Improving high-frequency bus service reliability through better scheduling
Massachusetts Institute of Technology. Dept. of Civil and Environmental Engineering.
Nigel H.M. Wilson and John P. Attanucci.
MetadataShow full item record
Developing a schedule for high-frequency bus routes involves balancing the costs to the passengers in terms of passenger waiting time and in-vehicle time and the cost to the transit agency. Passengers are interested in short travel times and in short and reliable waiting times. In order to assess the trade-off between trip speed and reliability, transit planners need to follow a clear scheduling process; i.e., a series of steps the scheduler follows to create a schedule. This thesis develops a scheduling process based on a model which explicitly projects and evaluates the tradeoffs between overall travel time and reliability. The model uses Automatic Vehicle Location and Automatic Passenger Count data and is based on two critical hypotheses: (i) consecutive bus vehicle trips are independent and (ii) consecutive segment running times for a particular bus trips are independent. These two hypotheses will not be true in all cases but were shown to be true on the two CTA bus routes analyzed, 95E and 85. By simulating the running time distributions and headway variability of any proposed schedule, the model estimates the cost of the schedule for waiting passengers, onboard passengers and the transit agency.(cont.) The scheduling process involves finding the time point schedule which minimizes the total cost with the help of the model. The scheduling process is applied to two CTA bus routes; Route 95E and 85. For each route, the schedule which minimizes the total passenger cost was determined. The operating cost of the proposed schedule on each route is the same as for the current schedule because the same number of buses is used. The schedules obtained with the generalized cost minimization approach showed improved reliability and overall passenger service quality compared to the current schedule in both routes as well as compared to traditional approaches. A sensitivity analysis showed that in most cases the generalized cost minimization schedule can significantly improve reliability and overall passenger service quality over traditional approaches.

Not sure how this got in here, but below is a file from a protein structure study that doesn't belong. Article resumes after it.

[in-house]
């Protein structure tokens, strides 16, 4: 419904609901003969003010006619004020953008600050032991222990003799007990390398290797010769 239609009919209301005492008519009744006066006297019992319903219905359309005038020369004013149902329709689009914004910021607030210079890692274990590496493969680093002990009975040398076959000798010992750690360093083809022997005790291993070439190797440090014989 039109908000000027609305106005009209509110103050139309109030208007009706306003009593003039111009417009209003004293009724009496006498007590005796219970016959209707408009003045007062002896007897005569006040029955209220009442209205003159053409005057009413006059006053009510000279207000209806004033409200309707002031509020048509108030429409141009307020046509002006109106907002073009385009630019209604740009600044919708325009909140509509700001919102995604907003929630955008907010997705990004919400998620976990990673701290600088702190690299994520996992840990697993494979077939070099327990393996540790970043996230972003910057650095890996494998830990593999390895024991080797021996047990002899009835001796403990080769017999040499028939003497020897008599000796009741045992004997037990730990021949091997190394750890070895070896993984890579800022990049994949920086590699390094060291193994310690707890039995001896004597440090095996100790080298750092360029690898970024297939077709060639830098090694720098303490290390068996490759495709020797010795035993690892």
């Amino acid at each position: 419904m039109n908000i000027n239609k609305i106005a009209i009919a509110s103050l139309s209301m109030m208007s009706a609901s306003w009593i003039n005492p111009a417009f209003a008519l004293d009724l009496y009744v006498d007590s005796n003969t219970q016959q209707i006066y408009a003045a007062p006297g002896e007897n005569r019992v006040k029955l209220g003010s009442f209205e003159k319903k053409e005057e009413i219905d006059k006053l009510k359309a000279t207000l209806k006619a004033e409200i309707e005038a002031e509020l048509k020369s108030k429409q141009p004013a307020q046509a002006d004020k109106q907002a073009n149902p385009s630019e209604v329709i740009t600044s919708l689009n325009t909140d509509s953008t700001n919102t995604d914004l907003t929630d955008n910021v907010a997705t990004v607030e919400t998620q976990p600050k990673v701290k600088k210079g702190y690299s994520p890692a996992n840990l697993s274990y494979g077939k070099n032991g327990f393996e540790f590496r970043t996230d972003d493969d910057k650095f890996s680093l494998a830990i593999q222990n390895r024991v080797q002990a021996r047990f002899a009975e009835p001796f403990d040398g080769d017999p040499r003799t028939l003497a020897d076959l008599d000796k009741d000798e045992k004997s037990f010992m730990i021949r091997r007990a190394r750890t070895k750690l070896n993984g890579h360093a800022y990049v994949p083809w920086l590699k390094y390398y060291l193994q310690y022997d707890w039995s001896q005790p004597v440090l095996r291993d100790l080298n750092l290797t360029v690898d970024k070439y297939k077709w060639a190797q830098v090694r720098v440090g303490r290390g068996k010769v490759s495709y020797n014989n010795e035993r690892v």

Thesis (S.M.)--Massachusetts Institute of Technology, Dept. of Civil and Environmental Engineering, 2007.Includes bibliographical references (p. 134-135).
DepartmentMassachusetts Institute of Technology. Dept. of Civil and Environmental Engineering.
Massachusetts Institute of Technology
Civil and Environmental Engineering.